A thorough “interview” with the child as well as the caregiver that raises key questions about the child’s daily routine will help clinicians understand all areas of need the child and the caregiver are experiencing. Questions to consider include, but are not limited to: What are the types of activities the child participates in during daytime and evening hours? How are the child’s eating and sleeping habits? Are there any known allergies? What types of ongoing care does the child receive at home and/or in the outpatient setting beyond wound care? How often does the child see a primary physician and/or a specialist? With a comprehensive discussion, wound care clinicians can better identify risk factors that could lead to future pressure ulcers by acknowledging triggers related to activities of daily living while providing education to reduce these precipitating factors.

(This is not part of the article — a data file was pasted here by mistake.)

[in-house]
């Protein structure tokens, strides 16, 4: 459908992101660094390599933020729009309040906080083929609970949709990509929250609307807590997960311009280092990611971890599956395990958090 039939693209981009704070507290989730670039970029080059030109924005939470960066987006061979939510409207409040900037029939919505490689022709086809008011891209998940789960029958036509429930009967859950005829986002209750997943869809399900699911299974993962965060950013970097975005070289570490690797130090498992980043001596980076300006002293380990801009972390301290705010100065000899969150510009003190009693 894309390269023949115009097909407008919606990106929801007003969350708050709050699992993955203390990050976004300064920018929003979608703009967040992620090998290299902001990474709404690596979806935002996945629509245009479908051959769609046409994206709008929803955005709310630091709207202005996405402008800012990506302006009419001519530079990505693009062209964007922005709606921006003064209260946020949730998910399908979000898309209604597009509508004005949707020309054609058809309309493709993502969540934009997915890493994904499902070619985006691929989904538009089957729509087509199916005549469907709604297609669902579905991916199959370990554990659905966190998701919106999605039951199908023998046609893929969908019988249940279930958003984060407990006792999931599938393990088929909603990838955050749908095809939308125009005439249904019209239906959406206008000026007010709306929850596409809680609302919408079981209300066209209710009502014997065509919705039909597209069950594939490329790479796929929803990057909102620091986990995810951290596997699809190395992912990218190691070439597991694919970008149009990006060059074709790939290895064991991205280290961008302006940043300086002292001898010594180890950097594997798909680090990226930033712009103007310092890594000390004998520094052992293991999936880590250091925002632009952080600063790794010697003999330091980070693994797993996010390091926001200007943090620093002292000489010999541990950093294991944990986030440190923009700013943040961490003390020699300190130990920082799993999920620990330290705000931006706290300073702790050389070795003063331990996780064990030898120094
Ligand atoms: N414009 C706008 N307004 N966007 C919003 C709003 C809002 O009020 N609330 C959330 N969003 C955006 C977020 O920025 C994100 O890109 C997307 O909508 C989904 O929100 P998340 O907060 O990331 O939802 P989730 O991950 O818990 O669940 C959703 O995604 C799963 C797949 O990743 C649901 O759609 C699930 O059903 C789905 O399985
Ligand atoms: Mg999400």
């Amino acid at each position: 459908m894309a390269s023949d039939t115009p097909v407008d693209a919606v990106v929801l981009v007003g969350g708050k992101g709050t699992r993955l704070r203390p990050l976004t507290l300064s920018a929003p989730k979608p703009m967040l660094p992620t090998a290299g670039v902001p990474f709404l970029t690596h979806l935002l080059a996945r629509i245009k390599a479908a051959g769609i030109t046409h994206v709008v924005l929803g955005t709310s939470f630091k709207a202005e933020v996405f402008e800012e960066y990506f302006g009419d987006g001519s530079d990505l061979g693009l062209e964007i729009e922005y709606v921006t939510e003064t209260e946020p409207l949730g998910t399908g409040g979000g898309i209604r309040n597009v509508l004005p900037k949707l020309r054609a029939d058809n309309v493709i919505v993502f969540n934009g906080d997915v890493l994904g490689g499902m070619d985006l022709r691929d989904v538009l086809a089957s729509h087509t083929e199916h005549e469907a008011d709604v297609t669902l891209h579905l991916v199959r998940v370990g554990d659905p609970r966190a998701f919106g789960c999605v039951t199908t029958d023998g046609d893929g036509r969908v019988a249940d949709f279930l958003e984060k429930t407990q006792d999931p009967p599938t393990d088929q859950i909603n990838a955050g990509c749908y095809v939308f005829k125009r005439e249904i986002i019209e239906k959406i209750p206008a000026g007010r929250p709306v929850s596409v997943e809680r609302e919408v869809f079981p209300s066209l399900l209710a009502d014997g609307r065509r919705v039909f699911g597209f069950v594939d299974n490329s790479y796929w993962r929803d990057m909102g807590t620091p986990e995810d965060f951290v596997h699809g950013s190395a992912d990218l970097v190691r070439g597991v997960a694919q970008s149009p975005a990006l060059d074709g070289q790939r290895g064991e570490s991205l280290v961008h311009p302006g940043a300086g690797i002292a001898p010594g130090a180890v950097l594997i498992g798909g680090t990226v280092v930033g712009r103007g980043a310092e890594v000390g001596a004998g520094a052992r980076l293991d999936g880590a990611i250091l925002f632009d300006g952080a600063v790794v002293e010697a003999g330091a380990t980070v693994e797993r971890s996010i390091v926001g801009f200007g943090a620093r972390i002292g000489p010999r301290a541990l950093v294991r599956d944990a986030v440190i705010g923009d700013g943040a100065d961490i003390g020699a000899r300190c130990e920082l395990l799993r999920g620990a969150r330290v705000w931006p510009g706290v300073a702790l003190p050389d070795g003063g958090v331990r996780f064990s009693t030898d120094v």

For children who are nonverbal and cannot give spoken cues for pain, it is important to understand their nonverbal communication tendencies by asking their caregivers for clarification on their behaviors, which the clinician should document. Cues such as smiling, frowning, stretching of arms towards objects, head movements, etc. usually indicate communication of some emotion and/or physical state.
Clinicians must heighten their ability for observation while speaking, touching, and interacting with patients and caregivers by noticing changes in the child’s emotional or physical state. The clinician can then interpret or ask for clarification as needed. A helpful tool to measure pain when nonverbal communication is the standard is the FLACC (Face/Legs/Activity/Cry/Consolability) scale,1 which measures behaviors (typically among those younger than age 3 due to a general lack of speaking ability) such as facial expressions, leg positions, squirming, and crying. Areas of assessment are then scored for a specific level of discomfort and/or pain.